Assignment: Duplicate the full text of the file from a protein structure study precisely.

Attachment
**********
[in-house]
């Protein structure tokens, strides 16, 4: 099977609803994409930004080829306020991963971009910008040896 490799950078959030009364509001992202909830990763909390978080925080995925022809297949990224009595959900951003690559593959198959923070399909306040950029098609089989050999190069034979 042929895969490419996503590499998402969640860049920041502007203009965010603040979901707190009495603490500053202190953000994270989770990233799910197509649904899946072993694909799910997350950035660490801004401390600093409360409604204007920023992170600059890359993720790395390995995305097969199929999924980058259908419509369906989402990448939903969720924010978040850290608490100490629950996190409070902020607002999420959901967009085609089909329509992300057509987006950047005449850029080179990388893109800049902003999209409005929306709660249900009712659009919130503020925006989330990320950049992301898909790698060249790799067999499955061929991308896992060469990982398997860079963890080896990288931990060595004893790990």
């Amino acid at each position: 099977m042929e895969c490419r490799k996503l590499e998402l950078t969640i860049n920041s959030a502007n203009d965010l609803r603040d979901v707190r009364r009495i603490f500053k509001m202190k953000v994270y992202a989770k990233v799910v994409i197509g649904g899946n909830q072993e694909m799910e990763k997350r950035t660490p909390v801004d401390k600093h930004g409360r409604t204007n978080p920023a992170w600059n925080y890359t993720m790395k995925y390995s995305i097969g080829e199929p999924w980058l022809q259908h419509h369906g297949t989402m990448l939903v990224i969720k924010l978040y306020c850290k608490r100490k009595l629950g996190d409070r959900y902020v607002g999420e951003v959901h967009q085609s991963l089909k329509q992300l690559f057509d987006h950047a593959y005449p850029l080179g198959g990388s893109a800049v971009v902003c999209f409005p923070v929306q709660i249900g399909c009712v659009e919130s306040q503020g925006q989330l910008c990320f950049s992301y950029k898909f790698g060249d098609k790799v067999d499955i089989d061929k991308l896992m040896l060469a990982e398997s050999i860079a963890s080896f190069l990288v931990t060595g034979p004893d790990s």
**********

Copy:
[in-house]
């Protein structure tokens, strides 16, 4: 099977609803994409930004080829306020991963971009910008040896 490799950078959030009364509001992202909830990763909390978080925080995925022809297949990224009595959900951003690559593959198959923070399909306040950029098609089989050999190069034979 042929895969490419996503590499998402969640860049920041502007203009965010603040979901707190009495603490500053202190953000994270989770990233799910197509649904899946072993694909799910997350950035660490801004401390600093409360409604204007920023992170600059890359993720790395390995995305097969199929999924980058259908419509369906989402990448939903969720924010978040850290608490100490629950996190409070902020607002999420959901967009085609089909329509992300057509987006950047005449850029080179990388893109800049902003999209409005929306709660249900009712659009919130503020925006989330990320950049992301898909790698060249790799067999499955061929991308896992060469990982398997860079963890080896990288931990060595004893790990």
């Amino acid at each position: 099977m042929e895969c490419r490799k996503l590499e998402l950078t969640i860049n920041s959030a502007n203009d965010l609803r603040d979901v707190r009364r009495i603490f500053k509001m202190k953000v994270y992202a989770k990233v799910v994409i197509g649904g899946n909830q072993e694909m799910e990763k997350r950035t660490p909390v801004d401390k600093h930004g409360r409604t204007n978080p920023a992170w600059n925080y890359t993720m790395k995925y390995s995305i097969g080829e199929p999924w980058l022809q259908h419509h369906g297949t989402m990448l939903v990224i969720k924010l978040y306020c850290k608490r100490k009595l629950g996190d409070r959900y902020v607002g999420e951003v959901h967009q085609s991963l089909k329509q992300l690559f057509d987006h950047a593959y005449p850029l080179g198959g990388s893109a800049v971009v902003c999209f409005p923070v929306q709660i249900g399909c009712v659009e919130s306040q503020g925006q989330l910008c990320f950049s992301y950029k898909f790698g060249d098609k790799v067999d499955i089989d061929k991308l896992m040896l060469a990982e398997s050999i860079a963890s080896f190069l990288v931990t060595g034979p004893d790990s």